September V. Martin (Yup’ik)
2021 Native American Journalism Fellow
Masks. Stay-at-home orders. Social distancing. COVID-19. Life has officially changed from two years ago. And, who knows about the long-term effects of this pandemic.
Covering the pandemic posed a unique challenge for news reporters everywhere, but especially those working in Indian Country. With the widespread stay-at-home orders, journalists had to adjust how they contacted and interviewed sources.
“At one point, I had the idea to do a story, early in the pandemic, about communities that had no COVID cases. I knew that was the case with some remote villages in Alaska, and I wondered if it was happening in the lower 48,” explained Joaqlin Estus (Tlingit), National Correspondent (Anchorage) for Indian Country Today, “So, I just started calling tribes.”
As Estus tried to confirm which tribes did or didn’t have COVID-19 cases, she was often referred to another tribal contact.
“I probably called 20 or 30 tribes on that story, and either got the response that they did have COVID or I got no response,” Estus said.
Estus’ experience is one that other journalists can relate to when reporting on the pandemic within Indigenous communities: There is a lack of data. Jourdan Bennett-Begaye (Dine’), managing editor at Indian Country Today, started a database to track COVID-19 cases, after she learned there was no single location that journalists (or anyone else) could go to for data on coronavirus infection and mortality rates in U.S. Indigenous communities.
“As I tell people, it started out of curiosity,” she said. “I didn’t see anyone else doing it in the capacity I wanted to do it. Indian Health Services wasn’t keeping track, at the time the database started.”
Prior to earning her master’s degree in magazine, newspaper and online journalism from S.I. Newhouse School of Public Communications at Syracuse University, Bennett-Begaye received a Bachelor of Arts in athletic training from Fort Lewis College. She has relied on her background in medicine and public health throughout this pandemic to cover stories and support her database work.
She began a spreadsheet in the middle of March 2020, the week that the Navajo Nation, of which Bennett-Begaye is a citizen, experienced its first COVID cases. The spreadsheet grew from there. Eventually, Johns Hopkins became involved to track and map the data. She shared that building trust with tribes, tribal health officials, and tribal leaders took time to establish, so she could track these cases.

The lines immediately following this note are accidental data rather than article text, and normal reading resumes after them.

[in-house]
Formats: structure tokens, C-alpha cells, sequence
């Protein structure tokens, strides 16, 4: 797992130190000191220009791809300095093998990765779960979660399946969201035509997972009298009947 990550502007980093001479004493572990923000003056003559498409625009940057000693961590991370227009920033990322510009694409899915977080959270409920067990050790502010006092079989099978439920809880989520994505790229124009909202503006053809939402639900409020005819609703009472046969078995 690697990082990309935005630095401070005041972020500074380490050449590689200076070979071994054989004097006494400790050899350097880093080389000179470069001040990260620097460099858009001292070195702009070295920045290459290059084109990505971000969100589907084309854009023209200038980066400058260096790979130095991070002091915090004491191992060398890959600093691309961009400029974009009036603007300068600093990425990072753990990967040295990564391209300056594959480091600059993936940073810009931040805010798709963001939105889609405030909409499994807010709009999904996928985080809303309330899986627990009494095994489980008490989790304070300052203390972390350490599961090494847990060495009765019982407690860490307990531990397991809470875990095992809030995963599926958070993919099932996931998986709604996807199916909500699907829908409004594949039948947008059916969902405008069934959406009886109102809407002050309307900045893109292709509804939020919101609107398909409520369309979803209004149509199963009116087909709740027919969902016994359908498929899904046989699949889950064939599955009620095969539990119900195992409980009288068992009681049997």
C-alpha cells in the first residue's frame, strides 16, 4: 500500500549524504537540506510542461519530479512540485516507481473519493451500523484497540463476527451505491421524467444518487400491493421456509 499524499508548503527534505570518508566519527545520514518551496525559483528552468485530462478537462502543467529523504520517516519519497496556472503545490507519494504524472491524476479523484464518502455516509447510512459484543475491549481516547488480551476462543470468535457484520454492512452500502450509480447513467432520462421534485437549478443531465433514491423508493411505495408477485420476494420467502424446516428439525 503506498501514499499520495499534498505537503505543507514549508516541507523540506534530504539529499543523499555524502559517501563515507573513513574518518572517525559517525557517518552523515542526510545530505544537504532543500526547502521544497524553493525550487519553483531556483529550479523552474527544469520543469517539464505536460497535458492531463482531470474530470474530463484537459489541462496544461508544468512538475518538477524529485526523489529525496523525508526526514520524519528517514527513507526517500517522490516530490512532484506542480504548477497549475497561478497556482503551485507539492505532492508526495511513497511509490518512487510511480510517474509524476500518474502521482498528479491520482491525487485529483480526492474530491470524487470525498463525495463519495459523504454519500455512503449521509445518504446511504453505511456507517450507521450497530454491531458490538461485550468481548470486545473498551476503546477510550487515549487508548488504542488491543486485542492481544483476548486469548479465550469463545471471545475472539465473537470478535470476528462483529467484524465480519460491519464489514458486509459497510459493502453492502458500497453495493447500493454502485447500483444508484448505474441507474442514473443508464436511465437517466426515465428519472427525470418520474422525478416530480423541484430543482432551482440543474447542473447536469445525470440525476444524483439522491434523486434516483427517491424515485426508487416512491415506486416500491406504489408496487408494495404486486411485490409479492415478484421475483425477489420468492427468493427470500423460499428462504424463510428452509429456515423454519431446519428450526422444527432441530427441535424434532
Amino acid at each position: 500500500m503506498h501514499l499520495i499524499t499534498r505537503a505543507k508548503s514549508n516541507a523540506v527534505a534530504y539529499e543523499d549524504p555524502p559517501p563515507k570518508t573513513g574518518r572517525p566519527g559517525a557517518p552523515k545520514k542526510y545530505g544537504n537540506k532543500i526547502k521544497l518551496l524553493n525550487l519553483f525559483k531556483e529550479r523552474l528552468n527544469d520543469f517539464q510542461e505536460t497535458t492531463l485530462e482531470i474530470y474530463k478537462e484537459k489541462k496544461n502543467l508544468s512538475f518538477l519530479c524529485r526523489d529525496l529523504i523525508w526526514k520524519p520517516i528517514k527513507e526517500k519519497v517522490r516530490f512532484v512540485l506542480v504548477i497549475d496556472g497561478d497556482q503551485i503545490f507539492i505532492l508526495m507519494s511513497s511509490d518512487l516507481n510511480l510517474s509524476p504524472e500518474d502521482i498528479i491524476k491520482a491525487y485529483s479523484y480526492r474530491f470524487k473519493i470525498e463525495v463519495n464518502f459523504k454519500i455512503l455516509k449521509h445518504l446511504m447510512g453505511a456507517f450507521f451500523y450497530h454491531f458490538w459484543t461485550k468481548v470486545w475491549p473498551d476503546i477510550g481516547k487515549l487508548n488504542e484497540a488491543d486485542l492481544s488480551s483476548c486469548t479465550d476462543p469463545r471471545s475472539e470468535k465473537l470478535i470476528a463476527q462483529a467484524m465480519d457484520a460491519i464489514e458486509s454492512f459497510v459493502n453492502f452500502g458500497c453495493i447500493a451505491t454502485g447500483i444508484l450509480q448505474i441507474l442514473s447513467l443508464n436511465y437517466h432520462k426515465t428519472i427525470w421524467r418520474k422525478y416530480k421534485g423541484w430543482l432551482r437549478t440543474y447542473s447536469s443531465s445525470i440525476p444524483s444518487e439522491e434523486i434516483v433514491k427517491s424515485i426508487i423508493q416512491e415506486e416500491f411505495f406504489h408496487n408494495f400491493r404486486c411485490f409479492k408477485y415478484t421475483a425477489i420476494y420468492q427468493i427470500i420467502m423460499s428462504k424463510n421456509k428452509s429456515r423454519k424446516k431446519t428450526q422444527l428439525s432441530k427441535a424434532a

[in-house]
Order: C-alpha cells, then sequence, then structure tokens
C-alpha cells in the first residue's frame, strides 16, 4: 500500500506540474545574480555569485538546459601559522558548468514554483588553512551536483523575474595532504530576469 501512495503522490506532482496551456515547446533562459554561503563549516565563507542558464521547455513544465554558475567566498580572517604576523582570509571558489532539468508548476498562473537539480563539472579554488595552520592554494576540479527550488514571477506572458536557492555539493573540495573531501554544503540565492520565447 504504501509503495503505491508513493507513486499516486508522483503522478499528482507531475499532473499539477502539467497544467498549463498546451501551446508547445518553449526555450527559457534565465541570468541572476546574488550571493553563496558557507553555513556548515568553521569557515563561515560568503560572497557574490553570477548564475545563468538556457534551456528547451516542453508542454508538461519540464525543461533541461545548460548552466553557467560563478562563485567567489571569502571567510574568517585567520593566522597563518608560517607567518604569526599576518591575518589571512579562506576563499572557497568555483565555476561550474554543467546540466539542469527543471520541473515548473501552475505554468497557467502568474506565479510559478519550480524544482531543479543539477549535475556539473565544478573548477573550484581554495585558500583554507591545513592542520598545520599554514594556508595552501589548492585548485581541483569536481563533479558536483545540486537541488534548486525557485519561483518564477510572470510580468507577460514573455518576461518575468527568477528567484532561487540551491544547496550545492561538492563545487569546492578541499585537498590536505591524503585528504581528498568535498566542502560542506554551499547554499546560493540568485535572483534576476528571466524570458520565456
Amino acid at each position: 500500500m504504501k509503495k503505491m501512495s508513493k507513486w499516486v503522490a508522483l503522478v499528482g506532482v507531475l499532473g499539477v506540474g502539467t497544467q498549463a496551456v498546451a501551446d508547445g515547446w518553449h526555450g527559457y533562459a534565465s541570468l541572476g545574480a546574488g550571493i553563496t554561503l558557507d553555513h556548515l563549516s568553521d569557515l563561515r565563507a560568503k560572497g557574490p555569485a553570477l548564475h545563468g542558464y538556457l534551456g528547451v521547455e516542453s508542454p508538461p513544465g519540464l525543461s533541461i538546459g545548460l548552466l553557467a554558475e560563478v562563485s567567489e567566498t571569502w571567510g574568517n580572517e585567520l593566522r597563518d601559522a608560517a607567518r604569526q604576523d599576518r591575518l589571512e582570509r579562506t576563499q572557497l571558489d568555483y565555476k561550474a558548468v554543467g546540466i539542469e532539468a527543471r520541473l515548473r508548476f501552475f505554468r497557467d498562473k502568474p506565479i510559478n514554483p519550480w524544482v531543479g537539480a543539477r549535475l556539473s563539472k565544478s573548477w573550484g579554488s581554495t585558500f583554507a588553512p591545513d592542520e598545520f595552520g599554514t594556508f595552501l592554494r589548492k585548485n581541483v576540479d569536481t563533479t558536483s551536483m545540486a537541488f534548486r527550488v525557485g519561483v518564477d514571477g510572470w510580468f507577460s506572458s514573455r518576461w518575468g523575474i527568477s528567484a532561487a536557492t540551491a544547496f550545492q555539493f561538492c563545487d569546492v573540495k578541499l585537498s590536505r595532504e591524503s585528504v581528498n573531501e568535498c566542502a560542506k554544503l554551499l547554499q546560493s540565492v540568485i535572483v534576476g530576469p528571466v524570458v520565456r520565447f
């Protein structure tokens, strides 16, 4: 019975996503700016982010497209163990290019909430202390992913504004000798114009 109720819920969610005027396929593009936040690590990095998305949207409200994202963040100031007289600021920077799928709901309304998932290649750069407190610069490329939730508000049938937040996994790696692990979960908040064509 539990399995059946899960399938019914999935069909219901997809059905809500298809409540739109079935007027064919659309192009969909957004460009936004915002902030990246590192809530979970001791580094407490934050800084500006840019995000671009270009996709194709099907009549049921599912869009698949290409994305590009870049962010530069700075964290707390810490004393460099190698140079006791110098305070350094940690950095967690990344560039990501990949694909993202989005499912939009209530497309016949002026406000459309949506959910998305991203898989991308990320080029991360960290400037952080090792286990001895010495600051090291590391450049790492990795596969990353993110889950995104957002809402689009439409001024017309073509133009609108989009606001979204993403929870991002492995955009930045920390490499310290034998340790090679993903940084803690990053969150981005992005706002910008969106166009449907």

“I think it’s not only hard for non-Native journalists, but also as a Native journalist,” she said. “So a lot of time, it was just calling people and talking with them, and seeing how they’re doing, what’s going on, how their family’s doing. It was just building a relationship with them and trying to see how they’re doing during this difficult time.”
The personal level of care and consideration Bennett-Begaye relied on to build trusting relationships with tribes also became a necessity with her team at work. She explained that dealing with pandemic reminded everyone on her team of their humanity. An important part of that reminder involved enforcing a new work and life balance.
“We really had to draw boundaries,” she explained, “We were working long hours, I probably was working like 12-hour days. It was insane.”
Bennett-Begaye shared that a positive for Indian Country Today was that the digital media team knew how to work remotely, which meant they would be reporting from Indian Country’s front lines rather than just through “phone journalism.”
Meanwhile Estus discussed her beat as a national correspondent for Indian Country Today in Alaska. She explained that not being able to physically travel to cover events impacted how she finds newsworthy stories and hindered how she can visually capture them.
“Being there in person is so much better, it really brings the story to life,” Estus said. “You can just walk up to somebody in the audience and talk with them. The other thing is, you just run into people that you know, and they’ll tell you things. So you get a lot of tips that way, just in random conversations. And, with the pandemic, you’re not having random conversations.”
Despite the many challenges the pandemic has brought, some of the effects have been positive. Estus shared the solace of being in her home helped her storytelling.
“The thing about being a reporter is there’s two parts to it. One is when you’re out in the world, interviewing and talking with people, and then the other part is when you’re writing,” Estus explained. “I’m not one of those people who the words just flow, I have to work at it. And so, that’s a solitary activity. And I can do that from home. And I like that.”
As for the future and Indigenous news reporting, both Indian Country Today reporters are positive and said there needs to be more Native news coverage.
“To combat stereotypes, you have to tell the good, the bad and the ugly. You have to fill out the picture. And the only way to do that is to have more coverage, and to have reporters who will take the time and have the interest in finding out about the context,” Estus said. “I think we need more Native American journalists, whether they work for Native media or mainstream, they’ll inform the newsrooms that they’re in and the coverage will change.”
Fittingly, Bennett-Begaye who is the managing editor for Indian Country Today, hopes the increase in Indigenous journalists includes more Native news managers.
“Where the real change happens is at the leadership and executive level, that’s where all the big decisions are made. And we need a lot of Native people in those decision-making positions,” she said. “It’s great to have allies. It’s great that people listen to us. But, to have somebody making those calls, I think would be so phenomenal. And would push the needle much further than it would go if we didn’t have a person there.”